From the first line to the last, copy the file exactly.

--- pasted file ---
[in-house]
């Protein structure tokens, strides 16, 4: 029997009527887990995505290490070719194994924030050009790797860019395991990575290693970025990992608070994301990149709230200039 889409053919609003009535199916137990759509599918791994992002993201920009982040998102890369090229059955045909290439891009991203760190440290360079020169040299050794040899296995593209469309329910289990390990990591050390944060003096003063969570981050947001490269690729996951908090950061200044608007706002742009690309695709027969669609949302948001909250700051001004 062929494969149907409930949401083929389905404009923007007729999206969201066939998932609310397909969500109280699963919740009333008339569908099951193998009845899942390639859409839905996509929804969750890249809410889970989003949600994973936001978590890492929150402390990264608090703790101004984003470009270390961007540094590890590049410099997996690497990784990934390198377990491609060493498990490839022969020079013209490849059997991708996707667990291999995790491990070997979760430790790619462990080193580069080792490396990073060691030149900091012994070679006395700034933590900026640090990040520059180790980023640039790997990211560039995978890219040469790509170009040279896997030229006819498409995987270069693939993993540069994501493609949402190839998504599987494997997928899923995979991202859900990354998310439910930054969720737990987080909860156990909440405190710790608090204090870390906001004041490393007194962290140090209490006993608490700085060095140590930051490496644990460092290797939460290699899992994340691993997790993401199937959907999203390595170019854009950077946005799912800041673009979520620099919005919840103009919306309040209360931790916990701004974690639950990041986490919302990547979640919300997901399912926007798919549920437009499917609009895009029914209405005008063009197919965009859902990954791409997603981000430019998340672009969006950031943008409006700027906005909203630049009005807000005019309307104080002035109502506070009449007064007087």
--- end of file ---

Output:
[in-house]
């Protein structure tokens, strides 16, 4: 029997009527887990995505290490070719194994924030050009790797860019395991990575290693970025990992608070994301990149709230200039 889409053919609003009535199916137990759509599918791994992002993201920009982040998102890369090229059955045909290439891009991203760190440290360079020169040299050794040899296995593209469309329910289990390990990591050390944060003096003063969570981050947001490269690729996951908090950061200044608007706002742009690309695709027969669609949302948001909250700051001004 062929494969149907409930949401083929389905404009923007007729999206969201066939998932609310397909969500109280699963919740009333008339569908099951193998009845899942390639859409839905996509929804969750890249809410889970989003949600994973936001978590890492929150402390990264608090703790101004984003470009270390961007540094590890590049410099997996690497990784990934390198377990491609060493498990490839022969020079013209490849059997991708996707667990291999995790491990070997979760430790790619462990080193580069080792490396990073060691030149900091012994070679006395700034933590900026640090990040520059180790980023640039790997990211560039995978890219040469790509170009040279896997030229006819498409995987270069693939993993540069994501493609949402190839998504599987494997997928899923995979991202859900990354998310439910930054969720737990987080909860156990909440405190710790608090204090870390906001004041490393007194962290140090209490006993608490700085060095140590930051490496644990460092290797939460290699899992994340691993997790993401199937959907999203390595170019854009950077946005799912800041673009979520620099919005919840103009919306309040209360931790916990701004974690639950990041986490919302990547979640919300997901399912926007798919549920437009499917609009895009029914209405005008063009197919965009859902990954791409997603981000430019998340672009969006950031943008409006700027906005909203630049009005807000005019309307104080002035109502506070009449007064007087």